O.J. Howard vs. Steelers: We’re really stretching ourselves thin for borderline plays at tight end. If you’re looking for a low-owned streamer, Howard may be one of the best bets along with Austin Hooper. Howard has seen six targets to Cameron Brate’s two and has a couple big plays to his name already with a 35-yard grab in Week 1 followed up by a 75-yard touchdown against the Eagles last Sunday. His 150 yards receiving are third-most at the position despite the minuscule target total. The Steelers were castrated by Travis Kelce last week for over 100 yards and two touchdowns. David Njoku should have had a bigger Week 1 but dropped a couple balls. Steelers-Bucs has a 54-point total for Monday night, good for the second-highest total on the board.
Trey Burton at Cardinals: It’s been a tough go for Burton through two games with his new team. The talk all summer was about how Burton could lead the Bears in receiving and was fitting in perfectly in new coach Matt Nagy’s offense. The problem so far is his quarterback, Mitchell Trubisky, has been a dumpster fire. Trubisky’s 5.4 YPA is second-worst in the league, and he’s been more of a one-read-and-run passer, latching onto Allen Robinson and taking off as a runner if he isn’t open. Burton did secure a three-yard touchdown on a shovel pass last week, but that’s been the extent of his damage. He’s real hard to trust, even in a perceived cushy spot against the Cardinals. Chicago-Arizona has the lowest total on the board right now at 38 points.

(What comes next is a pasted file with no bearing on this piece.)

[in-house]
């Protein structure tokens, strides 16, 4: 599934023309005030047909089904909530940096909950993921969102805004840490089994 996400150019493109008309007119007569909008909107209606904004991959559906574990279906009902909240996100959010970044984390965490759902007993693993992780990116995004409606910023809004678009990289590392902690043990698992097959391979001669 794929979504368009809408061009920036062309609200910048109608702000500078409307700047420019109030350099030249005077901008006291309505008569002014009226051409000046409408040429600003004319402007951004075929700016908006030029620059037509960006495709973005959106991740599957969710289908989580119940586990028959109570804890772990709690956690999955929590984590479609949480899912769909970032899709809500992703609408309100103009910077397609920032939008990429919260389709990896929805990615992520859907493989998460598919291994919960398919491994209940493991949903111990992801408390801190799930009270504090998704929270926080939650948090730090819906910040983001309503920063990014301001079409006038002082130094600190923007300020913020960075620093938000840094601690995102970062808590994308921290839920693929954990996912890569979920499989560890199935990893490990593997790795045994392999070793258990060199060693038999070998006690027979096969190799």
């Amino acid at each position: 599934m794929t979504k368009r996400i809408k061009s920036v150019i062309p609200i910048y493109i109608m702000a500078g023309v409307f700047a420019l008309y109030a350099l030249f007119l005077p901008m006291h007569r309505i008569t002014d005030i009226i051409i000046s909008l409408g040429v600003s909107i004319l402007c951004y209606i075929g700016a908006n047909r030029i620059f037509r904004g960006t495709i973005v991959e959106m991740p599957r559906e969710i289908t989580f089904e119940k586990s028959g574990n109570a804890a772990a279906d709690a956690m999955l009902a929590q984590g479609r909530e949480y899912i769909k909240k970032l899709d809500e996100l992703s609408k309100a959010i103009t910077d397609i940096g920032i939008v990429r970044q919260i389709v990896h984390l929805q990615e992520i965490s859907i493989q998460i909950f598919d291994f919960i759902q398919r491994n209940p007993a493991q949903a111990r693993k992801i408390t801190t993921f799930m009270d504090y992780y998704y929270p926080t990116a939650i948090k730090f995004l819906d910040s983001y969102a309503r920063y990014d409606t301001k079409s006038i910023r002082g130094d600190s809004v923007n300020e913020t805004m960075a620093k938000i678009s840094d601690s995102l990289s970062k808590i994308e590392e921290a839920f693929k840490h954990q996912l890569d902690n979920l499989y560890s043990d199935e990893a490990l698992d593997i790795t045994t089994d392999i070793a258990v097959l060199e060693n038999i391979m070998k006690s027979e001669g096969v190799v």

Ricky Seals-Jones vs. Bears: Like Trey Burton above, Seals-Jones has been hurt mostly by his poor quarterback play. He’s tied for eighth among all tight ends with 12 targets, but they’ve amounted to seven grabs for 36 yards. Sam Bradford is dead last in yards per attempt (4.0), and Seals-Jones’ 5.1 yards per catch mark is third-worst among tight ends with at least four catches. The Bears locked up Jimmy Graham (2-8-0 on four targets) in Week 1 before allowing a last-minute, garbage-time touchdown to Will Dissly last week. Seals-Jones needs Josh Rosen under center.
Tyler Eifert at Panthers: Eifert isn’t playing enough right now or seeing enough red-zone usage to warrant starting him in fantasy. All three Bengals tight ends are getting consistent run, with Eifert having seven targets to C.J. Uzomah’s five and Tyler Kroft’s three. Eifert has drawn just one red-zone target, trailing both A.J. Green (four) and John Ross (three) in that department on the Bengals. Eifert has been in on just 54.5% of the offensive snaps through two weeks. When streaming tight ends, we need to be picking the guys who are on the field and running the most routes.